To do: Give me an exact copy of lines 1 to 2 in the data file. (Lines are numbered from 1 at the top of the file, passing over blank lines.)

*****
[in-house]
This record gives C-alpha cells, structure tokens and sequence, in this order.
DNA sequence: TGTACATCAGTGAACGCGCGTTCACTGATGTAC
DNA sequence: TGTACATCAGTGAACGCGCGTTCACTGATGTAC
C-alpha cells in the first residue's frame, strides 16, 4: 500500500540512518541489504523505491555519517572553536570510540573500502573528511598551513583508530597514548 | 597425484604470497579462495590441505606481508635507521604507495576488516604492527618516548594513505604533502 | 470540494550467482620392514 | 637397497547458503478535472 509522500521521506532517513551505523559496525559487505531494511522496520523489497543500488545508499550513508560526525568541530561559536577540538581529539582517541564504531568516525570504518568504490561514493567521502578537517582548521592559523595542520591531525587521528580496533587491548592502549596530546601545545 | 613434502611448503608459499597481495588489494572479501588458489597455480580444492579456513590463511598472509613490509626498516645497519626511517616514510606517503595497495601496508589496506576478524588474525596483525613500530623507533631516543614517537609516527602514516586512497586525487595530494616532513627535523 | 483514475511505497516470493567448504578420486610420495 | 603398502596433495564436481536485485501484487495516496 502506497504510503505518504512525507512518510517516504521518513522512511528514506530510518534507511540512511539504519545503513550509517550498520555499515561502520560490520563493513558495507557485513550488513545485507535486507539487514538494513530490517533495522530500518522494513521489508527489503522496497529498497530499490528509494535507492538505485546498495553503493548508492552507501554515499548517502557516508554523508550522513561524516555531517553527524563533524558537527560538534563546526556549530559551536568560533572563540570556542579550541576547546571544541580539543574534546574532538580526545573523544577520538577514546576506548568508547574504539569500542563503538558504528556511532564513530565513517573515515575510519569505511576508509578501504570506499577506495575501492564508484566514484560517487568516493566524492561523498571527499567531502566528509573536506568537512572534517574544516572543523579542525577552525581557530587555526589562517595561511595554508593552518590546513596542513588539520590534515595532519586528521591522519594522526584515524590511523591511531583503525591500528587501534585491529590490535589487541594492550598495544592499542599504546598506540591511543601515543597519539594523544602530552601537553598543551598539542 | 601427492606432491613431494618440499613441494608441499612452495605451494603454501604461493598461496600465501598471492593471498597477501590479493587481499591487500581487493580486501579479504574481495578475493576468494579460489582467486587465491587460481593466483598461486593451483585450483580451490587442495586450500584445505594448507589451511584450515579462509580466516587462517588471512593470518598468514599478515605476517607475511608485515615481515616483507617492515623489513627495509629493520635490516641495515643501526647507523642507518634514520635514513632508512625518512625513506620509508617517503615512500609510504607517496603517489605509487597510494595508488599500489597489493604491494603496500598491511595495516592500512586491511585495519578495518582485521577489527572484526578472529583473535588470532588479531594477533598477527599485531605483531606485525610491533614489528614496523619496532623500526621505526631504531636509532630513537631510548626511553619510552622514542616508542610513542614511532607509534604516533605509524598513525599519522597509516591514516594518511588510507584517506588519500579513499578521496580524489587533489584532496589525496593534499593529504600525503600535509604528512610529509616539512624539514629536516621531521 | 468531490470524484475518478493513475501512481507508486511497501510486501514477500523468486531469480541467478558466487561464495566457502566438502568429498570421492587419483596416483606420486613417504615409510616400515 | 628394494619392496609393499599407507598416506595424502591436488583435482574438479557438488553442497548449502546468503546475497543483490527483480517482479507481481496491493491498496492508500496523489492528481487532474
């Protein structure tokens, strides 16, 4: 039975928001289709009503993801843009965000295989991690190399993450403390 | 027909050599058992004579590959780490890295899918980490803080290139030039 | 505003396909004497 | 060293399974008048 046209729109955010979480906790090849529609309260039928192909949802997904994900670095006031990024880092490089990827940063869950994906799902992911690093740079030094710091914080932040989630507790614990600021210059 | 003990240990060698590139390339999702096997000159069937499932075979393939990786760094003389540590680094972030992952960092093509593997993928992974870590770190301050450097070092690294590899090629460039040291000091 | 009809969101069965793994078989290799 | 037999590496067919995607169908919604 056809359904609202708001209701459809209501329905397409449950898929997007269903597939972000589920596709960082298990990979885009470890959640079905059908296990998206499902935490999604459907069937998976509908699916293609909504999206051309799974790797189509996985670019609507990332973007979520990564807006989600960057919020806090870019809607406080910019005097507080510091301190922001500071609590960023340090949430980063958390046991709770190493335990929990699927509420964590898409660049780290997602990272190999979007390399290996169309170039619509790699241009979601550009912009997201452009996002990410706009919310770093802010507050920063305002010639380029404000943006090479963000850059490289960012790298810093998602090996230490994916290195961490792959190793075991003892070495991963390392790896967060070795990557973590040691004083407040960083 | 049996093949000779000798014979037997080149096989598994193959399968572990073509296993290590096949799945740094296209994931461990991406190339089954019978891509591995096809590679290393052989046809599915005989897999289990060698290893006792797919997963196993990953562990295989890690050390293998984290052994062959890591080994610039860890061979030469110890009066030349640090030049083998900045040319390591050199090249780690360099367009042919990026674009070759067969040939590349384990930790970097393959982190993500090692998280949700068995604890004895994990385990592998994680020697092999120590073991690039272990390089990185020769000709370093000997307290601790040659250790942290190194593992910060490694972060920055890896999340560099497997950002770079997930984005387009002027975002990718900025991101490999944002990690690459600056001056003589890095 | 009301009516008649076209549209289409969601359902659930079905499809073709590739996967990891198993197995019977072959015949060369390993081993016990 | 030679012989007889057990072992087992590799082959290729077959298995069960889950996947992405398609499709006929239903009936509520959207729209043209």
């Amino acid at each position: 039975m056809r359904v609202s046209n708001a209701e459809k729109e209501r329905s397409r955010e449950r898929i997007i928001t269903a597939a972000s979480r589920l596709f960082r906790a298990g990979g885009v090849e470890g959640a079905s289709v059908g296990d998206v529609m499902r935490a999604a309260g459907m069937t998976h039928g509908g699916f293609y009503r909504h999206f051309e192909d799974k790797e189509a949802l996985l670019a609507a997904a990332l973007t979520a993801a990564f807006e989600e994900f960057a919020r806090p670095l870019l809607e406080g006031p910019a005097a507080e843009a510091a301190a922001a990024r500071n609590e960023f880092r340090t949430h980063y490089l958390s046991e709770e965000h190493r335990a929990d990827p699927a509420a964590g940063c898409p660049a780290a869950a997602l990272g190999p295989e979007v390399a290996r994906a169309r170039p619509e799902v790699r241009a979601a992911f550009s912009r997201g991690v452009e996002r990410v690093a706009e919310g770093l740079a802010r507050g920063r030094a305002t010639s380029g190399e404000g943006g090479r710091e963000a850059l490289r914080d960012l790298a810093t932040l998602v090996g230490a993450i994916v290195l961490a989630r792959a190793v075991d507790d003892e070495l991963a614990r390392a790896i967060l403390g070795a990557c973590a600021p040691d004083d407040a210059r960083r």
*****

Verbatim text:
[in-house]
This record gives C-alpha cells, structure tokens and sequence, in this order.